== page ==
Baptism tallies, though, are beginning to recover from 2020's pandemic plunge.
The Southern Baptist Convention (SBC) has lost over a million members in the past three years, with back-to-back years of the COVID-19 pandemic following a decade-plus of decline.
Reported SBC membership fell to 13.7 million in 2021, its lowest tally in more than 40 years, according to the latest Annual Church Profile released on Thursday.
Membership in America’s largest Protestant denomination has dropped from 14.8 million in 2018 and a peak of 16.3 million in 2006, and church attendance continued to dwindle during the pandemic.
One area of promise for Southern Baptists is their key metric: baptisms. After falling by half in 2020, reported baptisms were up by a quarter last year. SBC churches baptized 154,700 people in 2021, still significantly lower than 236,000 a year before the pandemic.
“The reasons that baptism numbers matter to us is because they represent conversion,” said Adam Blosser, pastor of Goshen Baptist Church in Spotsylvania County, Virginia.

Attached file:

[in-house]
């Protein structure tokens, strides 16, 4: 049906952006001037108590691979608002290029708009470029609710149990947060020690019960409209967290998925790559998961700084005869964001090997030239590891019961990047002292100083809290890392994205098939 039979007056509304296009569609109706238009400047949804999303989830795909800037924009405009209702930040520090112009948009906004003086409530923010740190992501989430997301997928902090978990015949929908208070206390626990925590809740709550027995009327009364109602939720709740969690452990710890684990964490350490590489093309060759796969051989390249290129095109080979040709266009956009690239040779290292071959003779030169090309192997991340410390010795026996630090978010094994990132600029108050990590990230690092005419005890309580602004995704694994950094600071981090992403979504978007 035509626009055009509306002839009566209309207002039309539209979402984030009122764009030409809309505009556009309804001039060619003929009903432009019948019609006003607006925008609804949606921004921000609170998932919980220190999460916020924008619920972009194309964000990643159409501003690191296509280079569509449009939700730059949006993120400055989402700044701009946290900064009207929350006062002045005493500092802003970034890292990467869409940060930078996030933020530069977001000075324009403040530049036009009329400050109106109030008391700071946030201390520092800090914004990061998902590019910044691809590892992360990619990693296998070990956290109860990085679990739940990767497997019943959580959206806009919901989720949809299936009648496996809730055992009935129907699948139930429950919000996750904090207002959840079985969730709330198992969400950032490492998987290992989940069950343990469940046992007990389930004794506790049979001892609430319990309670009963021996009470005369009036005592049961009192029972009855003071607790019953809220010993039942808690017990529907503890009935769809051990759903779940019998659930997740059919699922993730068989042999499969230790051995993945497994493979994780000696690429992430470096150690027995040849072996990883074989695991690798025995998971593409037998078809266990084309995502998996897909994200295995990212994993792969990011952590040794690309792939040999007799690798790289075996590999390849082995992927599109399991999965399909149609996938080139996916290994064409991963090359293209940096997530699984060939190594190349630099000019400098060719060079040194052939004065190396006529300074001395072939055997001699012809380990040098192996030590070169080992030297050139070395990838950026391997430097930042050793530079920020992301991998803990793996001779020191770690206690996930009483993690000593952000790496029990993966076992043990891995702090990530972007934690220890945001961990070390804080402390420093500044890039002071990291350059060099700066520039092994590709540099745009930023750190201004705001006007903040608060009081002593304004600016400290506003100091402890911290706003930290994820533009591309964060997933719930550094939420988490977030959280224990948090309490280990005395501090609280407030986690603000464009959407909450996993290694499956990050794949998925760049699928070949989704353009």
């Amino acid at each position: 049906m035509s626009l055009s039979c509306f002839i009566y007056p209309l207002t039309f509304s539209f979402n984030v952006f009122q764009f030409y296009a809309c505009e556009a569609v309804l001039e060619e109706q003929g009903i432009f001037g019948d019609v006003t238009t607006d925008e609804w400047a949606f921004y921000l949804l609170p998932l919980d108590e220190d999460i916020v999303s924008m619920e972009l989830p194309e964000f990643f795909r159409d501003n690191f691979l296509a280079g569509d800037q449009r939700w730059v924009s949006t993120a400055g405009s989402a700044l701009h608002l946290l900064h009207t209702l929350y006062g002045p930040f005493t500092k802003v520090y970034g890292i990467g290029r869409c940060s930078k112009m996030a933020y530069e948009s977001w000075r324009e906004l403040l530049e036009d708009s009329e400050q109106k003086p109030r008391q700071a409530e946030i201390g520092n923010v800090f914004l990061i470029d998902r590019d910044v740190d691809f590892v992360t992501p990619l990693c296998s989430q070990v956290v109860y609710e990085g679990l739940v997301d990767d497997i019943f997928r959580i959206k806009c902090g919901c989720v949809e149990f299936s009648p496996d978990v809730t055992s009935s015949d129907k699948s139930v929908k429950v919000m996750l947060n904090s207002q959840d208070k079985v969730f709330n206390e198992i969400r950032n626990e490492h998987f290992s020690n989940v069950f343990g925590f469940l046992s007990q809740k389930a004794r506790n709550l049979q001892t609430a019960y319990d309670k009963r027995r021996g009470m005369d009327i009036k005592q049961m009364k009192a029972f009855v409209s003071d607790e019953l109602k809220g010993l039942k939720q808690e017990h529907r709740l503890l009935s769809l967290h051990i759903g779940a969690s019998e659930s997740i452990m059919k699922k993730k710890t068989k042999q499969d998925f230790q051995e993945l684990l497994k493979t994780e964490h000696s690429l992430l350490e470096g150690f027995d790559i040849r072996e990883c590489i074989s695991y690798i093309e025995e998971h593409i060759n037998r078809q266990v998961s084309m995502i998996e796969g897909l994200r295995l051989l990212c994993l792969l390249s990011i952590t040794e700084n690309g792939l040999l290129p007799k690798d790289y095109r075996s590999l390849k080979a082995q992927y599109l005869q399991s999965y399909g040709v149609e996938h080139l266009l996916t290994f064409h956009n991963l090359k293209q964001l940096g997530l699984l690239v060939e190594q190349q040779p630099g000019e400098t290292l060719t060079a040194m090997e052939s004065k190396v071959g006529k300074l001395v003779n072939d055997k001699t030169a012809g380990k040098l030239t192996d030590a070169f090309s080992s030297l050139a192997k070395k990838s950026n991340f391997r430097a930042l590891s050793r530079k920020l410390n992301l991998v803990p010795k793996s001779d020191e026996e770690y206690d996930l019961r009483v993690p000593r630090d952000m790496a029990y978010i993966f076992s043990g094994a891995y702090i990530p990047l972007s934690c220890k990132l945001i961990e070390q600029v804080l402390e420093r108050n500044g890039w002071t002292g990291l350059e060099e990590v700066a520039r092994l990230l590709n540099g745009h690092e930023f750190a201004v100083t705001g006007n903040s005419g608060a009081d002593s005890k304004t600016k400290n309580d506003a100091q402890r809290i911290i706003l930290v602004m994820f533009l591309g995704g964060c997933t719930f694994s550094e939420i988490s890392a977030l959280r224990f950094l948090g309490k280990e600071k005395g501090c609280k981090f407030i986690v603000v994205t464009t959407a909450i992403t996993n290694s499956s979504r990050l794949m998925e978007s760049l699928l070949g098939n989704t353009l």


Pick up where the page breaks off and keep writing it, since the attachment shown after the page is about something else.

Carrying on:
His congregation of about 100 people didn’t baptize any new believers in 2020, when they shut down for the first few months of the pandemic before spending most of the year gathering outside. In 2021, the church held some baptisms again—but Blosser says not at a level he’s satisfied with.
Like many churches in the US, Blosser’s congregation in Virginia saw steady, generous giving even when church rhythms were disrupted. Last year, Blosser estimated, could have been the biggest annual offering in the church’s history.
Across the SBC, giving levels have climbed even as membership has trended downward. Churches reported taking in $11.8 billion in 2021, even more than the year prior to the pandemic.
The Annual ...
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